O'Malley, M. A., Wideman, J. G. & Ruiz-Trillo, I. Losing complexity: the role of simplification in macroevolution. Trends Ecol. Evol. 31, 608–621 (2016).

    Article  Google Scholar 

  9. 9

    Wernegreen, J. J. Endosymbiont evolution: predictions from theory and surprises from genomes. Ann. NY Acad. Sci. 1360, 16–35 (2015).

    CAS  Article  Google Scholar 

  10. 10

    Button, D. K. Biochemical basis for whole-cell uptake kinetics: specific affinity, oligotrophic capacity, and the meaning of the Michaelis constant. Appl. Environ. Microbiol. 57, 2033–2038 (1991).

    CAS  PubMed  PubMed Central  Google Scholar 

  11. 11

    Biller, S. J., Berube, P. M., Lindell, D. & Chisholm, S. W. Prochlorococcus: the structure and function of collective diversity. Nat. Rev. Microbiol. 13, 13–27 (2015).

    CAS  Article  Google Scholar 

  12. 12

    Karcagi, I. et al. Indispensability of horizontally transferred genes and its impact on bacterial genome streamlining. Mol. Biol. Evol. 33, 1257–1269 (2016).

    CAS  Article  Google Scholar 

  13. 13

    Kurokawa, M., Seno, S., Matsuda, H. & Ying, B.-W. Correlation between genome reduction and bacterial growth. DNA Res. 23, 517–525 (2016).

    CAS  Article  Google Scholar 

  14. 14

    Kashtan, N. et al. Single-cell genomics reveals hundreds of coexisting subpopulations in wild Prochlorococcus. Science 344, 416–420 (2014).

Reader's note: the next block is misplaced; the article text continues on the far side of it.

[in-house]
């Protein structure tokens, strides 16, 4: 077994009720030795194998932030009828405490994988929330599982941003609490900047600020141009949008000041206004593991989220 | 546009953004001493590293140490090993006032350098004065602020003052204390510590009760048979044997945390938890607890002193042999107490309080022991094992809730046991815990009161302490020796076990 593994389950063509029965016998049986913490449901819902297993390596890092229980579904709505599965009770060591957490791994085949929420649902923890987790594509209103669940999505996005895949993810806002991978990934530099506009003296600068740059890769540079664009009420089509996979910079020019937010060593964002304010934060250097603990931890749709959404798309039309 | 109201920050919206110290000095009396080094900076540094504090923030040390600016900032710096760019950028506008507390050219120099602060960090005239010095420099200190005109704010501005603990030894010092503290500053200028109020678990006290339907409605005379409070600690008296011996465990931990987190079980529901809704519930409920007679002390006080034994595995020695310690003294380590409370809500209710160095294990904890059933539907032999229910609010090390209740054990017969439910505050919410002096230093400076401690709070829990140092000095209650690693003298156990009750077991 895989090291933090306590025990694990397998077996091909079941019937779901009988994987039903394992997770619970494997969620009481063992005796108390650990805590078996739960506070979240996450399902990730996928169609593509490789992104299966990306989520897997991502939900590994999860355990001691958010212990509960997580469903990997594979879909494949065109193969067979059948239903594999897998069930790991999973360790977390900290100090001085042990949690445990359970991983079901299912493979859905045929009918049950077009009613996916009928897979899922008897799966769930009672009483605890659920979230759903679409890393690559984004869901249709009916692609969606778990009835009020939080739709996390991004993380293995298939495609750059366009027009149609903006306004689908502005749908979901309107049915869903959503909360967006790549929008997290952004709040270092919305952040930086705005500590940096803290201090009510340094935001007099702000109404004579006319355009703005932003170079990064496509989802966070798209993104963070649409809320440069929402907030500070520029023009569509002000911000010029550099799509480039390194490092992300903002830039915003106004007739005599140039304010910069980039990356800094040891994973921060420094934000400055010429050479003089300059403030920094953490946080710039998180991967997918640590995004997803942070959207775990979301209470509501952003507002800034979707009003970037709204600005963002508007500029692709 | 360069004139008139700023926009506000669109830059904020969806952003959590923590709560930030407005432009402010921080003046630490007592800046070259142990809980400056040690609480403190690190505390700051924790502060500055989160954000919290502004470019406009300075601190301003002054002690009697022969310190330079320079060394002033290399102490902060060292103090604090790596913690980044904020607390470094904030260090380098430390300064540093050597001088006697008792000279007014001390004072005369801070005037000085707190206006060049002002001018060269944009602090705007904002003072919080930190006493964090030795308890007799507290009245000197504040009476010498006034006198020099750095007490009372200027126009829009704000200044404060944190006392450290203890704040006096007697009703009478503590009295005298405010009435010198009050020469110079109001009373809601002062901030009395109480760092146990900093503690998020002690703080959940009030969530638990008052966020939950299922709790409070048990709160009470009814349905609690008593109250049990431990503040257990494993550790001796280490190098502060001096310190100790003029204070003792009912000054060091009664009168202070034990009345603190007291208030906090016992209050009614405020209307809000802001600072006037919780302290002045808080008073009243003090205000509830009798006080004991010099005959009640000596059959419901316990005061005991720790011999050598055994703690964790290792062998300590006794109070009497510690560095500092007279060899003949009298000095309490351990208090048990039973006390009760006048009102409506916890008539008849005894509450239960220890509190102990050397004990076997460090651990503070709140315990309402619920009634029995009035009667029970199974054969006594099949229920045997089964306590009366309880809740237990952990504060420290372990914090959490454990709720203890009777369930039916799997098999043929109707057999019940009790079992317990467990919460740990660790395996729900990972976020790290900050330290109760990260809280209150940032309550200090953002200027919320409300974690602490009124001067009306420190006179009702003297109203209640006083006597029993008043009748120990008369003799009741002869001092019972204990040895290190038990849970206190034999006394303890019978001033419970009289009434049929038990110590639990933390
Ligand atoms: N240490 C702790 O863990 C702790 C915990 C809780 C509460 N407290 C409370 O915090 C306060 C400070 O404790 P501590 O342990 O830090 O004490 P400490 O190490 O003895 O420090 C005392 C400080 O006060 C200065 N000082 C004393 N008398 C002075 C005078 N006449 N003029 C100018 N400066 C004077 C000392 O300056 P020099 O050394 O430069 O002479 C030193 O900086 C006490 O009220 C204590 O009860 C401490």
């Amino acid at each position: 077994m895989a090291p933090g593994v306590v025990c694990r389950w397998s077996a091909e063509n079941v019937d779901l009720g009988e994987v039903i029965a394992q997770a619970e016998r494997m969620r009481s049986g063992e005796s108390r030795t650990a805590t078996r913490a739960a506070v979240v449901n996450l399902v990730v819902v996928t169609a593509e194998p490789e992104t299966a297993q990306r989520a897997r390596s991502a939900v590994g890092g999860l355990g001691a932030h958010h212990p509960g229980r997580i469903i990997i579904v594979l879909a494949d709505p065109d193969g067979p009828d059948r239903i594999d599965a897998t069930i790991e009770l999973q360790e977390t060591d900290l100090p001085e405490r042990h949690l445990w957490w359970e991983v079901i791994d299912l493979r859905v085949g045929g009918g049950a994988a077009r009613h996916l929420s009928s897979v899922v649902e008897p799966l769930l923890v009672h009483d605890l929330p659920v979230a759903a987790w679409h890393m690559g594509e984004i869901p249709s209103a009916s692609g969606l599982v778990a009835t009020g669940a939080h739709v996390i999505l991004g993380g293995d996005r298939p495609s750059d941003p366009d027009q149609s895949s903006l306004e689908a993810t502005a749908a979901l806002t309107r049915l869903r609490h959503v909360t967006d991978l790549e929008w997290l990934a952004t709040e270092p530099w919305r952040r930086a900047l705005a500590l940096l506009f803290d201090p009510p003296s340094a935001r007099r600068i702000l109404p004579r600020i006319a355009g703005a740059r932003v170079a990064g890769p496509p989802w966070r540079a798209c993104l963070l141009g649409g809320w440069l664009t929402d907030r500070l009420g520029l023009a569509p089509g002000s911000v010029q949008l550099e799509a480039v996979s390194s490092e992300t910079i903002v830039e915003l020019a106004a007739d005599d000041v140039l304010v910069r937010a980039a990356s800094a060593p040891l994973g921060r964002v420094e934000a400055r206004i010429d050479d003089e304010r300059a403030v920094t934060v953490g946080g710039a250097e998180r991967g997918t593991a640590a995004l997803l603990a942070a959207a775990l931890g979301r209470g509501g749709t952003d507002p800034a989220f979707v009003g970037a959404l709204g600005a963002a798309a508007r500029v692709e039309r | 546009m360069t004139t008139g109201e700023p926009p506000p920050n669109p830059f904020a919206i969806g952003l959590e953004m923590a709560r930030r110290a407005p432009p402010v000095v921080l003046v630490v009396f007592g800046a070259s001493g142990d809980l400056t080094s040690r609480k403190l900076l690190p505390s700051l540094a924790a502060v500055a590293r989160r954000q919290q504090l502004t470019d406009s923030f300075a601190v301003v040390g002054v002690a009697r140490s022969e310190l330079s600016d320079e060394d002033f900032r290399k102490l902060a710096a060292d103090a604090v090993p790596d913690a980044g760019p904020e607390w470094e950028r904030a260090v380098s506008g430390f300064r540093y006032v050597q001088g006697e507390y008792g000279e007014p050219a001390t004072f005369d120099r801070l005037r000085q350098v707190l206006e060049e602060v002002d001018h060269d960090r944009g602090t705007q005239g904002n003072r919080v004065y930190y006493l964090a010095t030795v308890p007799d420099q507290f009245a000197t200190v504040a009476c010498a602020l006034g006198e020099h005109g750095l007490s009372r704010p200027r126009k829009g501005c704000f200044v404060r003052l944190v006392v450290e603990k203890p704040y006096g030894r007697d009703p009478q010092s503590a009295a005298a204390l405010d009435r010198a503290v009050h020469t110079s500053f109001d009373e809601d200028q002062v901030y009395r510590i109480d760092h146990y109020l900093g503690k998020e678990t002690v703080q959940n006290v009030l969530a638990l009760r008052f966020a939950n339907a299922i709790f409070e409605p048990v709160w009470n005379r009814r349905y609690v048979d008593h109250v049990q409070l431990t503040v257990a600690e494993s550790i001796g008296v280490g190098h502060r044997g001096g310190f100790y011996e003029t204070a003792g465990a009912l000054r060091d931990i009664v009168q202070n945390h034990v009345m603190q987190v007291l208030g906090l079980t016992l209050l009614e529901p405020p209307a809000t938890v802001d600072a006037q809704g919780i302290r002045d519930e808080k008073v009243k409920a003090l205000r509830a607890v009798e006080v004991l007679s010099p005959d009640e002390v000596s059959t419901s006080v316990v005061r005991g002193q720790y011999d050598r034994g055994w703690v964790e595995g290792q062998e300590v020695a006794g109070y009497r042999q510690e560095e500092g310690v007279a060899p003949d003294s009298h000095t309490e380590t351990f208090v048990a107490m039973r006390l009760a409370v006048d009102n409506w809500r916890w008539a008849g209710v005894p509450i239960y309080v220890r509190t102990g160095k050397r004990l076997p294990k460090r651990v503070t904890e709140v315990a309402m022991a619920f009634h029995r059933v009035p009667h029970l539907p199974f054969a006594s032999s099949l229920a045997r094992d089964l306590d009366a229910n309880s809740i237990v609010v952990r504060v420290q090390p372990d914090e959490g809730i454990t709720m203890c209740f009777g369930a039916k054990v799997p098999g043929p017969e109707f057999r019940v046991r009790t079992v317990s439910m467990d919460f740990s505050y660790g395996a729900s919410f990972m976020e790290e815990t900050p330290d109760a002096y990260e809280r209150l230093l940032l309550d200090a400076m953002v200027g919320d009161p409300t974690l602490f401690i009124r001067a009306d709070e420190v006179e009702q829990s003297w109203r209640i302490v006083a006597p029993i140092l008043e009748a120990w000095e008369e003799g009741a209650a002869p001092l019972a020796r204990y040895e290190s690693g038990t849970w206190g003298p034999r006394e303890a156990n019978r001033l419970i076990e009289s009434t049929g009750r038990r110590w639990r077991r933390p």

CAS  Article  Google Scholar 

  15. 15

    Luo, H., Swan, B. K., Stepanauskas, R., Hughes, A. L. & Moran, M. A. Comparing effective population sizes of dominant marine Alphaproteobacteria lineages. Environ. Microbiol. Rep. 6, 167–172 (2014).

    Article  Google Scholar 

  16. 16

    Charlesworth, B. Effective population size and patterns of molecular evolution and variation. Nat. Rev. Genet. 10, 195–205 (2009).

    CAS  Article  Google Scholar 

  17. 17

    Osburne, M. S., Holmbeck, B. M., Coe, A. & Chisholm, S. W. The spontaneous mutation frequencies of Prochlorococcus strains are commensurate with those of other bacteria. Environ. Microbiol. Rep. 3, 744–749 (2011).

    CAS  Article  Google Scholar 

  18. 18

    Sánchez-Baracaldo, P., Ridgwell, A. & Raven John, A. A neoproterozoic transition in the marine nitrogen cycle. Curr. Biol. 24, 652–657 (2014).

    Article  Google Scholar 

  19. 19

    Rocap, G. et al. Genome divergence in two Prochlorococcus ecotypes reflects oceanic niche differentiation. Nature 424, 1042–1047 (2003).

    CAS  Article  Google Scholar 

  20. 20

    Partensky, F. & Garczarek, L. Prochlorococcus: advantages and limits of minimalism. Ann. Rev. Mar. Sci. 2, 305–331 (2010).

    Article  Google Scholar 

  21. 21

    Luo, H., Friedman, R., Tang, J. & Hughes, A. L. Genome reduction by deletion of paralogs in the marine cyanobacterium Prochlorococcus. Mol. Biol. Evol. 28, 2751–2760 (2011).

    CAS  Article  Google Scholar 

  22. 22

    Sunagawa, S. et al. Structure and function of the global ocean microbiome. Science 348, 1261359 (2015).

    Article  Google Scholar 

  23. 23

    Luo, H. Evolutionary origin of a streamlined marine bacterioplankton lineage. ISME J. 9, 1423–1433 (2015).

    Article  Google Scholar 

  24. 24

    Dayhoff, M., Eck, R. & Park, C. in Atlas of Protein Sequence and Structure (ed. Dayhoff, M. O. ) 89–100 (National Biomedical Research Foundation, 1972).

    Google Scholar 

  25. 25

    Zuckerkandl, E. & Pauling, L. in Evolving Genes and Proteins (eds Bryson, V. & Vogel, H. J. ) 97–116 (Academic, 1965).

    Google Scholar 

  26. 26

    Wernegreen, J. J. Reduced selective constraint in endosymbionts: elevation in radical amino acid replacements occurs genome-wide. PLoS ONE 6, e28905 (2011).